Does your company have high turnover? Is it really necessary to pay someone to hire and fire people? Isn’t that what a good Manager is for? A good Manager can spot and hire great talent and an even better Manager knows when it’s time to cut their losses and clean house. A good Manager can do it all…
But what if your company has more than 20 employees? What if your business operates more than 8 hours a day, five days a week? What if your company is responsible for working with a very diverse group of customers and employees? What if?
You may not believe that you need to hire a Human Resources Manager or HR professional. I mean why waste the money on someone you really don’t need? Why worry about hiring the wrong people? Why do you have to concern yourself with employee morale? Why do you have to get involved in employee issues? Just hire a good Manager and they can take care of all of that……its easy; companies have been doing it for years. And those companies are? Really? Can you tell me the name of a company that has been around longer than 20 years, that employs more than 40 employees, that does not waste money on Human Resources?
Yeah, those old school businesses have gone the way of the cavemen they set their business models with. Probably went down in fiery ball of financial flame, either associated with a EEOC lawsuit, reduced productivity associated with outdated employee practices, loss or revenue due to money wasted on turnover, low morale, excessive attendance issues, breakdown in leadership/communication, and or a combination of all of them.
BUT, before you run out and spend big bucks on hiring a Human Resources Manager, make sure you just don’t employ someone who is not going to be a great fit for your company and does not understand the basic rule of being a GREAT HR Manager.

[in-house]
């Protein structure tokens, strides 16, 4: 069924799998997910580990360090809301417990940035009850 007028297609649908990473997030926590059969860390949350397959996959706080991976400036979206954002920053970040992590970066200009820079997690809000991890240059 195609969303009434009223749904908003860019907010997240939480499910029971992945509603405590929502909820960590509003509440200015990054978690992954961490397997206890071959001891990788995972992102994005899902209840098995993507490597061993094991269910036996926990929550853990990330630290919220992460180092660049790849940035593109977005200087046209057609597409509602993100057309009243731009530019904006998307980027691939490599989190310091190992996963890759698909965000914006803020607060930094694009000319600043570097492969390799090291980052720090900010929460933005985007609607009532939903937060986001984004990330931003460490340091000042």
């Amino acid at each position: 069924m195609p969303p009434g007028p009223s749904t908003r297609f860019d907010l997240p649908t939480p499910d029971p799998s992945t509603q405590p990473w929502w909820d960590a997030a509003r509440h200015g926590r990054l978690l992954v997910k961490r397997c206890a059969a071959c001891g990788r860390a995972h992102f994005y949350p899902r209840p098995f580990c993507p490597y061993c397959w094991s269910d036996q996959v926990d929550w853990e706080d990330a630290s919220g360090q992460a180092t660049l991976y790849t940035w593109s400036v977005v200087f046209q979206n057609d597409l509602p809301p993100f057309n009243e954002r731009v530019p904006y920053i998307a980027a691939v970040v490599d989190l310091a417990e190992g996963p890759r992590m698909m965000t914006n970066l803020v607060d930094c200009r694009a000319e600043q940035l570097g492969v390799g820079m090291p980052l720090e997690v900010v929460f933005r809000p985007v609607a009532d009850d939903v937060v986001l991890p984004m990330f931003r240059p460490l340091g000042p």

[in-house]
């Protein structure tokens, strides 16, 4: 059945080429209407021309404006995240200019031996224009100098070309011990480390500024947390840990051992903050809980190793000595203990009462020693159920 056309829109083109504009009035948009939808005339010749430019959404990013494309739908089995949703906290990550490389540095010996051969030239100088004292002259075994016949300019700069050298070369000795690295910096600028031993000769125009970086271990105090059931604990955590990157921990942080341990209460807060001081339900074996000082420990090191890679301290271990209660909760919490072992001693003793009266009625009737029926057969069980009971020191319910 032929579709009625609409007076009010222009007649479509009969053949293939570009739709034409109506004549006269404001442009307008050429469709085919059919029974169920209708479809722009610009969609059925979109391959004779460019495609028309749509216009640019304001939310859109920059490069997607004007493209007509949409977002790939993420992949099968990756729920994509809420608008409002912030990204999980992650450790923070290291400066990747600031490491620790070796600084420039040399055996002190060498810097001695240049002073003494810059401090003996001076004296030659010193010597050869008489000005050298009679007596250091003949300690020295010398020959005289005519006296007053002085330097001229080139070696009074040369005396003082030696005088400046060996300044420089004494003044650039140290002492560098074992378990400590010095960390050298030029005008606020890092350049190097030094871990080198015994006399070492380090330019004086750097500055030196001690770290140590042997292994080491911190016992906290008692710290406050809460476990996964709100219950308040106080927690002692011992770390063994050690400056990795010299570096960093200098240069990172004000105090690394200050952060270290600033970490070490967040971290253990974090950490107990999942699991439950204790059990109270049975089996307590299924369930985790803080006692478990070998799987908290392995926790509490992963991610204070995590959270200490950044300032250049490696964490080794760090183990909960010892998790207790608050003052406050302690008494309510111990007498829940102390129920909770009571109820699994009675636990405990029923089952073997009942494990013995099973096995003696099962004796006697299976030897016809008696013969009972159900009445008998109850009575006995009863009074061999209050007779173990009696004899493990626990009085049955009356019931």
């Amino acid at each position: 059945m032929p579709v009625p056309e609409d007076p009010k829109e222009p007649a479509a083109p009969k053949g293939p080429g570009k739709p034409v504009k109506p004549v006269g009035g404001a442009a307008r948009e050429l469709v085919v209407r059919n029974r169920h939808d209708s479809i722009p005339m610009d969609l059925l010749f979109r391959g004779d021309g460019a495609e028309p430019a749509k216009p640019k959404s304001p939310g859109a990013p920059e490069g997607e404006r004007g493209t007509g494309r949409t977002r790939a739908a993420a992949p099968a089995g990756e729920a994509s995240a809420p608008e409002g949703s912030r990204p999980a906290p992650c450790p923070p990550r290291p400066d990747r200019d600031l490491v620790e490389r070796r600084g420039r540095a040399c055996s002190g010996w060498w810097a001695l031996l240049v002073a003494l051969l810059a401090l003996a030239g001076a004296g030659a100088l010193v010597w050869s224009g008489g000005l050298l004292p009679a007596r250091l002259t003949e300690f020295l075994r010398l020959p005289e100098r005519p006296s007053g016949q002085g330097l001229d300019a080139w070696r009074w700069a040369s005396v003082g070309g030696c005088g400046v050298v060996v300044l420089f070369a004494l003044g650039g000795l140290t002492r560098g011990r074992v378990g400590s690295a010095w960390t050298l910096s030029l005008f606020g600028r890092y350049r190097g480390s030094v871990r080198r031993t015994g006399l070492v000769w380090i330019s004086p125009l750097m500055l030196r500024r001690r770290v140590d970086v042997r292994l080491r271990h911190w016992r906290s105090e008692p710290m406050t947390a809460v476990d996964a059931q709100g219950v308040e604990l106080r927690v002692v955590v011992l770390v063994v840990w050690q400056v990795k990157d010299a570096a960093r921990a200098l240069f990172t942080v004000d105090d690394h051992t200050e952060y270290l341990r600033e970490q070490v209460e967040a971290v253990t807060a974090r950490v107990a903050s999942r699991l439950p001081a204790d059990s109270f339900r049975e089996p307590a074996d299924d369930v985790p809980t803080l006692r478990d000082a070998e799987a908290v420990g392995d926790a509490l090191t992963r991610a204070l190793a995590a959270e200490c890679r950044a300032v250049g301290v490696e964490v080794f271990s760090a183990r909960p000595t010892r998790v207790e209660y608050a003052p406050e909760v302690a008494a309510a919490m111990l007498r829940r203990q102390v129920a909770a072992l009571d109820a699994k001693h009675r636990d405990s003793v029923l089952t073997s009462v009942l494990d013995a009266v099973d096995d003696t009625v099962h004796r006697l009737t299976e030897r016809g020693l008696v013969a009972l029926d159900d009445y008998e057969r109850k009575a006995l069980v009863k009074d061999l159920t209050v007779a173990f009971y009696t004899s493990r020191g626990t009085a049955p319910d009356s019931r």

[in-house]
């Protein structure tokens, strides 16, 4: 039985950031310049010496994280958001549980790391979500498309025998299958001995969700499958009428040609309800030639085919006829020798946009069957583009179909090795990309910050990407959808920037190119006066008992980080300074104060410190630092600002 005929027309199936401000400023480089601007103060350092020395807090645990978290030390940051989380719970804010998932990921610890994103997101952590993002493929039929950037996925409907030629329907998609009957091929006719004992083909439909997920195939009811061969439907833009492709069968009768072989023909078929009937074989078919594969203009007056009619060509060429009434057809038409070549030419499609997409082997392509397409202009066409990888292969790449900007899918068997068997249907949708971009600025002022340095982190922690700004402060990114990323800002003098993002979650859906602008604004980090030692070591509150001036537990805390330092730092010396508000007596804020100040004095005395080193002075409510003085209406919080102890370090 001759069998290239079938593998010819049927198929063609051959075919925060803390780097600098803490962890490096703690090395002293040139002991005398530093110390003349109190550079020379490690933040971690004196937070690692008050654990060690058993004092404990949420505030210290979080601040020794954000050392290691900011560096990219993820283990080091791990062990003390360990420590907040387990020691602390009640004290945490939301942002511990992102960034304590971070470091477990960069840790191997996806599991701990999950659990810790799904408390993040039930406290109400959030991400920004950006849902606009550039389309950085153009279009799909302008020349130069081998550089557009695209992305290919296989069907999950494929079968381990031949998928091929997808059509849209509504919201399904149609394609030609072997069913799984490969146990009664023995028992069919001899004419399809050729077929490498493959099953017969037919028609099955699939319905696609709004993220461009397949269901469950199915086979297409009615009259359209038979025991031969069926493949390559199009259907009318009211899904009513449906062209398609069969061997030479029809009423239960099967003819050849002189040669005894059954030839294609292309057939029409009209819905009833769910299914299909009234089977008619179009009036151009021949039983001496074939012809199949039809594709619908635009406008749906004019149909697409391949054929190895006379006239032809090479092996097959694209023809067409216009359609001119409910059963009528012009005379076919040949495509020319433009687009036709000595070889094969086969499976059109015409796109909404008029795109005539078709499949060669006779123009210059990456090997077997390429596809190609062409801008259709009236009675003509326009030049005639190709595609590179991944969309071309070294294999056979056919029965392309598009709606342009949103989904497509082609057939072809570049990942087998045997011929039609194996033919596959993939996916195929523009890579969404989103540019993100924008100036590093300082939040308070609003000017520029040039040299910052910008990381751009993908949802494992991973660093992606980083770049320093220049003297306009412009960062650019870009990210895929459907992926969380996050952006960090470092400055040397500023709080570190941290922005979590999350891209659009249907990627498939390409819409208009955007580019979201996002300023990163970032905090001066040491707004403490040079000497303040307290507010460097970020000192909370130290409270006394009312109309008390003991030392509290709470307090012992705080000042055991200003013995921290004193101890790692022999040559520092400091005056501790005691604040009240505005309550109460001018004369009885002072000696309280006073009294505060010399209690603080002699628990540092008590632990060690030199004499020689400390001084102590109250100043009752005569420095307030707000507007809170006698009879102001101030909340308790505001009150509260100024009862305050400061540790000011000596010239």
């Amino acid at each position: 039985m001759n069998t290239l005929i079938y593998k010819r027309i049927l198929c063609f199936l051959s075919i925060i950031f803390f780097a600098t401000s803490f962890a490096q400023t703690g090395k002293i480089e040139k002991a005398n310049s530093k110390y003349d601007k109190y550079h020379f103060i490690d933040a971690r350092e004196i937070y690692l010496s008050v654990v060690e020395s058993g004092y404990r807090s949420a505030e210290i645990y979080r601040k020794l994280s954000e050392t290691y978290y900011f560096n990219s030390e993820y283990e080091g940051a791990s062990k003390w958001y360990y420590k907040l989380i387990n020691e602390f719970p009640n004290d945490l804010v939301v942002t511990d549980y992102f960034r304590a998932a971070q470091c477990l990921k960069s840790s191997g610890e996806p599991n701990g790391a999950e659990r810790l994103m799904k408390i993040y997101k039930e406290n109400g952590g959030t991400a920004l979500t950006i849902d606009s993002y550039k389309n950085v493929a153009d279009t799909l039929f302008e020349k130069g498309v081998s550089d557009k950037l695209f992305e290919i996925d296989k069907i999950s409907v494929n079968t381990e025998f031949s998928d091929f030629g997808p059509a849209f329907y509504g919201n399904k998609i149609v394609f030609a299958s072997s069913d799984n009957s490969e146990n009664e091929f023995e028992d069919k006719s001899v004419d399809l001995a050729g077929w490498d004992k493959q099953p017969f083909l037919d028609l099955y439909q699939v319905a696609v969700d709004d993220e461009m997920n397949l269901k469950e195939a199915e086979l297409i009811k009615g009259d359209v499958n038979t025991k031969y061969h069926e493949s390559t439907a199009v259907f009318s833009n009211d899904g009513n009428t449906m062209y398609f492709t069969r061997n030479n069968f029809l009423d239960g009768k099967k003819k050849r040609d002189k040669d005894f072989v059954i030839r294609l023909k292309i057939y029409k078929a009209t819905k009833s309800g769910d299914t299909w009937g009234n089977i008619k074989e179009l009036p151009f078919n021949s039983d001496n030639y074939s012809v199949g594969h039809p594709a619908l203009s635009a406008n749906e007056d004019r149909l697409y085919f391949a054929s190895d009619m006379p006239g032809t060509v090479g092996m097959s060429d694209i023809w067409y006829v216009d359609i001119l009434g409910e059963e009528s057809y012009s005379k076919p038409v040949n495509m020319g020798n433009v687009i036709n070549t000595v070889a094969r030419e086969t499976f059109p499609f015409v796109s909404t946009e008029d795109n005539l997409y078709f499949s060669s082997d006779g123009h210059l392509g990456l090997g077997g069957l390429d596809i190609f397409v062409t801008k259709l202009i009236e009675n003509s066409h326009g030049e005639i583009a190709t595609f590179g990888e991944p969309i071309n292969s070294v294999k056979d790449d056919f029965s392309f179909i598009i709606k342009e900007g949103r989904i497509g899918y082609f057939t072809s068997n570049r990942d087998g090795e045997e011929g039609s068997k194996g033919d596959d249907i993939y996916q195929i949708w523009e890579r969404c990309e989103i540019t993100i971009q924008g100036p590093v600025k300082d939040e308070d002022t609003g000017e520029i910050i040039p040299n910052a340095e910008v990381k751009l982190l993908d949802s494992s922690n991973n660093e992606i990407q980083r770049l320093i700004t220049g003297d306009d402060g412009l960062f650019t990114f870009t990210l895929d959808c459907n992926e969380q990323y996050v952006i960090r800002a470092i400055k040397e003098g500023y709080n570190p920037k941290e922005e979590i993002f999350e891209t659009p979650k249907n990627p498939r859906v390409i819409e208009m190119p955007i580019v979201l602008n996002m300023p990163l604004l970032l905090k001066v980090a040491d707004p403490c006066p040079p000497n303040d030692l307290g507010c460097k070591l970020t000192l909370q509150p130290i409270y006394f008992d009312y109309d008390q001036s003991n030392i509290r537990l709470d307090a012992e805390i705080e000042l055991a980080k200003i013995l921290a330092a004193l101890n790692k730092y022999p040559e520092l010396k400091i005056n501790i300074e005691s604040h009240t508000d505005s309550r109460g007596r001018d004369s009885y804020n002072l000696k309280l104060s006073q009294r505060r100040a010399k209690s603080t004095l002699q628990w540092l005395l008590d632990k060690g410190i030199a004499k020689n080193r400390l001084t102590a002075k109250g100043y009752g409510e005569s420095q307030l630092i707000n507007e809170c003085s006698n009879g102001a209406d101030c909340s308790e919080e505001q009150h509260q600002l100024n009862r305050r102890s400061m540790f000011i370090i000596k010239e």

Rule #1: Protect the company from the employees and the employees from the company. This is what every good Human Resources Manager job description should read. While it may sound impossible, it is very practical and can be done. How you might ask? Through diligent effort, uncompromising integrity, and the ability to work with and maintain a professional relationship with both management and employees.
Does this sound like something you want in your HR Management? Then why do majority of the job postings sound like they just want a paper pusher and overpaid file clerk? The companies that have an HR Manager on their staff do not realize that this person is responsible for more than hiring people and maintaining their paperwork.
Rule #2: An effective HR Manager is up to date on all the ever changing and complex employment laws, an expert in negotiations and employee relations matters, and bottom line the voice of common sense and reason. They are the person who can look a senior manager straight in the eyes and say “if you do this to your employee (s), you’re going to cost the company money.” They are also the person who will sit an employee down and explain to them that their behavior and actions are endangering the productivity of the company and the livelihoods of the entire staff.
They are not just about hiring and firing, but responsible for being able to maintain a finger on the pulse of the company. They are an advisor to Management on employee morale which affects productivity and a voice of reason to employees when they don’t quite understand a new policy or procedure.
Unfortunately, when the recession began and companies had to downsize, Human Resource Departments are sometimes first to suffer cuts. Some companies even go as far as doing away with them entirely and just keep a glorified administrative assistant to maintain employment files. Now that companies are beginning to hire again, do not make the mistake of thinking you have done fine without an HR Manager. With growth of staff, comes more opportunity to fall into the pit of mistakes. HR Managers are the people who protect your company from EEOC and Title VII violations. They help protect the company from huge unemployment and workers compensation claims. Profits that are lost, but most important, an effective and competent HR Manager will implement successful hiring and training programs that reduce turnover and disciplinary issues that cost companies thousands of dollars every year.
It’s been estimated that on average a company spends anywhere between one thousand to five thousand dollars on every new employee hired. This includes the cost of time spent recruiting, hiring, training, and waiting for that employee to reach the level of proficiency required of their position.
Finally, as your company is now beginning to recover and restructure from the recession, keep in mind what you should be looking for in your new HR Manager. You can hire a paper pusher or a profit generator.